I think the main feature of the book which had a lasting impression on me was the loyalty and sense of rapport between the female characters. Overall, there were more integral female characters than male, which I found to be very refreshing. Ultimately, I found that Milly Johnson captured the essence of camaraderie between women and interweaves the book with the ways in which friendships are everlasting.
🌸 Fifth Avenue, 5 A.M: Audrey Hepburn in Breakfast at Tiffany’s by Sam Wasson
The first time I watched Breakfast at Tiffany’s, I remember being completely in awe with Audrey Hepburn. It was the first film I saw her perform in and my admiration continued to grow thereafter. Consequently, Holly Golightly will always hold a special place in my heart. Captoe’s heroine is headstrong, “a kook”, stylish and chic but underneath this façade she is also innocent (maybe not morally but emotionally), vulnerable and terrified of being trapped; I find these characteristics extremely relatable. She is lost and ceaselessly attempts to convince herself that she would rather be on her own. However, once you have read Captoe’s book and seen the film, you can start to unravel the significant disparities between the depiction of Holly in both pieces.
In many cases, the Jurow-Shepherd representation of Holly is softened (this was greatly due to objections from the censors.) Sam Wasson’s discussion of the making of Tiffany’s begins with its birth in the form of Capote’s novel. Wasson goes on to discuss Babe Paley, the original inspiration for Holly Golightly and he highlights the social and political troubles the studios and writers were facing at that time. It becomes clear that placing a call girl at the forefront of a motion picture was an extremely precarious notion. Despite this possible setback, the screenplay’s writer, George Axelrod, carefully sculpted the picture into a romantic-comedy. Many attempts were made to play down the prostitution angle through euphemism; “trips to the powder-room” etc. Furthermore, the decision to provide Miss Golightly with a humble upbringing by portraying her as a naïve kook from Tulip Texas with a heart of gold worked like magic on the censors.
I found the process of reading through the roles of each individual and the difficulties they faced in the making of the film abundantly interesting. I also came to understand how Holly changed the vision of what a woman ought to be in the 1960s. She was free-spirited and independent; with her iconic Givenchy little black dress she stood out from the prim and proper, pastel clad Doris Day’s and the voluptuous Monroe’s. Audrey represented something revolutionary and eternally iconic. I definitely recommend reading this book if you are a fan of Audrey and Breakfast at Tiffany’s. Nevertheless, if you are also interested in the 50s and 60s, I think you would find Wasson’s account to be very informative. ☁️🌸🐱💎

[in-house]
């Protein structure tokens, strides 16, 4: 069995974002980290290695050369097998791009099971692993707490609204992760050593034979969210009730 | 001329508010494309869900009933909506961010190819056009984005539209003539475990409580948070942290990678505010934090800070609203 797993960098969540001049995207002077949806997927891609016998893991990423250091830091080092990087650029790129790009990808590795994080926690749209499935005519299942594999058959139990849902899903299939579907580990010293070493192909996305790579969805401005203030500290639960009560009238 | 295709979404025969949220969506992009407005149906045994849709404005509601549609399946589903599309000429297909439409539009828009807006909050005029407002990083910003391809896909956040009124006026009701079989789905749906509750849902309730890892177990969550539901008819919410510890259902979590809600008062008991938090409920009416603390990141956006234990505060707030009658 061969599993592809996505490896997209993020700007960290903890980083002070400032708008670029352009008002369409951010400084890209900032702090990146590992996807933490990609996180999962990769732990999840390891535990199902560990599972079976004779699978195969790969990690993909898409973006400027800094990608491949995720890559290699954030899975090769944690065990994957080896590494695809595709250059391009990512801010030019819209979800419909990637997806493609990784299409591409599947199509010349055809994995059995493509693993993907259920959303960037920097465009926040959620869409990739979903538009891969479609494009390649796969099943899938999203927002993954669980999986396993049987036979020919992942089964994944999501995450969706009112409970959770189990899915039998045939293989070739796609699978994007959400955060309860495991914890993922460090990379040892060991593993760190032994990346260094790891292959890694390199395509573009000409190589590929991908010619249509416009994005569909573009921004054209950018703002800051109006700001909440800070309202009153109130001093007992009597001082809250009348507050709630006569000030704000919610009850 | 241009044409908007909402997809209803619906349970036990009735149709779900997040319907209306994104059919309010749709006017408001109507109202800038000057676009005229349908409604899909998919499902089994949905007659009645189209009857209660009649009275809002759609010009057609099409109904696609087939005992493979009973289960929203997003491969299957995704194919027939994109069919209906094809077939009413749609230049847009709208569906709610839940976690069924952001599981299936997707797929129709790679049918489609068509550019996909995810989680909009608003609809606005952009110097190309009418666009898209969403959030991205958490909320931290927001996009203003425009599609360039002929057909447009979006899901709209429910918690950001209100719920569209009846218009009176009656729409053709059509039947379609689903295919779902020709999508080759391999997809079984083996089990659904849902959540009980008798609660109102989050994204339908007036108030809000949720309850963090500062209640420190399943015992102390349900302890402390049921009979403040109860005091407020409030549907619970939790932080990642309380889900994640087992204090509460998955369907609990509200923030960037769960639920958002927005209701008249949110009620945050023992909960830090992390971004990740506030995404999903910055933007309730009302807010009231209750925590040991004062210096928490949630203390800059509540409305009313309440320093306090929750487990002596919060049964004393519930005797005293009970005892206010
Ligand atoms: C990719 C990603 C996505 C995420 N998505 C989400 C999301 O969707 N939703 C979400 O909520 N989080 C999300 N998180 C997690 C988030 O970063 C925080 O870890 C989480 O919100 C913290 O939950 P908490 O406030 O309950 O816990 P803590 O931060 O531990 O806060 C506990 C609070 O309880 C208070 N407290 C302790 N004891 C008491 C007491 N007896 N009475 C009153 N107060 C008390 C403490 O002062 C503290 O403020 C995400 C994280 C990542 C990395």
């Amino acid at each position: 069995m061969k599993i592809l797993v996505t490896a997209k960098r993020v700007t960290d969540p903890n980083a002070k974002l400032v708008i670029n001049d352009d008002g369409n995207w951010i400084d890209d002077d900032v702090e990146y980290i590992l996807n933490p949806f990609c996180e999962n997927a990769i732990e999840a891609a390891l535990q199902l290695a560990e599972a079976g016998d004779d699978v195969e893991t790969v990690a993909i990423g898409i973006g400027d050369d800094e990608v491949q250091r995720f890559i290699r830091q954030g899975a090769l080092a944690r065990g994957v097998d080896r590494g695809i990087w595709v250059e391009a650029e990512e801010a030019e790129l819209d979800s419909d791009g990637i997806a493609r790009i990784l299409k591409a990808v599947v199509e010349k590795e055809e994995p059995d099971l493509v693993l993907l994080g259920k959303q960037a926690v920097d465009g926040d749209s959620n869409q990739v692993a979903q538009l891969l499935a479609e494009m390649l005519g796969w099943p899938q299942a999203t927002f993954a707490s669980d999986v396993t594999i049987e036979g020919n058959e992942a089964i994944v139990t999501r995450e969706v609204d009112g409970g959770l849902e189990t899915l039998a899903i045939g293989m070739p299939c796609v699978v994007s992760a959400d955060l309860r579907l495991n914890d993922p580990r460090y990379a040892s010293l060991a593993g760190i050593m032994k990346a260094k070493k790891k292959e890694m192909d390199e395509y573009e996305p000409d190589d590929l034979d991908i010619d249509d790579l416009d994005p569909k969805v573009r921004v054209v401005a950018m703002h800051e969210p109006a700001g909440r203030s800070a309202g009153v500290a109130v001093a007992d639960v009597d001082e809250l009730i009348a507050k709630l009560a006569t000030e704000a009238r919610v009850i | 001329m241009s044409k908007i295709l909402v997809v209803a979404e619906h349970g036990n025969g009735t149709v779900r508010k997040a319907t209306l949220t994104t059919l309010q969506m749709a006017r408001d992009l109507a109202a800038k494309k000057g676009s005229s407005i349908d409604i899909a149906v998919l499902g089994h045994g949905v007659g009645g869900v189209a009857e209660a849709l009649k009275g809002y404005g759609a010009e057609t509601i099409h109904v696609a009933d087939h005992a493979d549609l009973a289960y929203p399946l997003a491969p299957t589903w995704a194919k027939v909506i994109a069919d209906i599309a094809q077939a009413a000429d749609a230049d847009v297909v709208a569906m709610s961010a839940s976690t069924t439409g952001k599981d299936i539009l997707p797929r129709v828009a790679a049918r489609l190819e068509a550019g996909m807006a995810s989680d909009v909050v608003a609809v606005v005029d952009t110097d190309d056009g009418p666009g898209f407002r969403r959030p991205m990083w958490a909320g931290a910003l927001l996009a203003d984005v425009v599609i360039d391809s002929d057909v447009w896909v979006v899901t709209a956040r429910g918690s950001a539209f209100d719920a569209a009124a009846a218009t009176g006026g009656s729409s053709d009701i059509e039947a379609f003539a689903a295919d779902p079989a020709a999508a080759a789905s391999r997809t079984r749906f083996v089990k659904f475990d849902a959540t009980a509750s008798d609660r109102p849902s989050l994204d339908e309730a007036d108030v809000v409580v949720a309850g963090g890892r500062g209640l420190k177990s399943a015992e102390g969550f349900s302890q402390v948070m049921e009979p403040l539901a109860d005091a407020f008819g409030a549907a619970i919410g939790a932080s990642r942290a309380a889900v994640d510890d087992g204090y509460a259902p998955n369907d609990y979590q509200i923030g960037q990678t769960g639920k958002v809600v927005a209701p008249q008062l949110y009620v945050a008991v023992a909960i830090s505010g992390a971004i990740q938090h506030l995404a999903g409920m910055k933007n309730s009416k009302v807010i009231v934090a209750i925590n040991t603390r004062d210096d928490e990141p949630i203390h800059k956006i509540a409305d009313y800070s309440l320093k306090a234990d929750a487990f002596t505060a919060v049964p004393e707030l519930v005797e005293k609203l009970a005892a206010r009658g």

🌸 Me Before You by Jo Jo Moyes
After recently re-watching the film version of Me Before You, I decided to read the novel for the second time. I first read Me Before You last summer and I remember falling in love with the story and characters. Moyes’ book centres around Louisa Clark, who, after losing her job at her local café, ‘The Buttered Bun’, finds herself in need of work. Moyes presents us with a heroine who is hard-working and also extremely relatable. I found her quirks and clumsy nature utterly endearing. Desperate for a job that pays well, Louisa finds herself having to look after Will Traynor, a young man who developed quadriplegia after a pedestrian-motorcycle accident. From their first meeting it is clear that Will is reluctant to strive beyond his condition and try to bring some sembalance of happiness into his life.
Will’s resentment surrounding his disability traps him internally and externally, thus hindering any psychological progress. Nevertheless, it is Louisa who facilitates Will’s re-engagement with life. Despite these minute improvements, Will is determined to end his life through Dignitas, a Swiss-based-suicide organisation. Once she learns about Will’s possible fate, Louisa sets out to try to persuade Will to choose life. This book will definitely break a few hearts; it poses difficult and controversial questions in a subtle and carefully crafted manner. In many ways Moyes attempts to humanise the subject of euthanasia by emphasising the right to have control over ones own life. It has also taught me to be grateful for what I already have rather than what I lack. We often take for granted the things our bodies do for us on a daily basis. It is only when those special things are taken from us that we realise how lucky we truly are.
A few of my favourite passages:
“You only get one life.” Will tells her. “It’s actually your duty to live it as fully as possible.”
“Paris. I would sit outside a cafe in Le Marais and drink coffee and eat a plate of warm croissants with unsalted butter and strawberry jam.”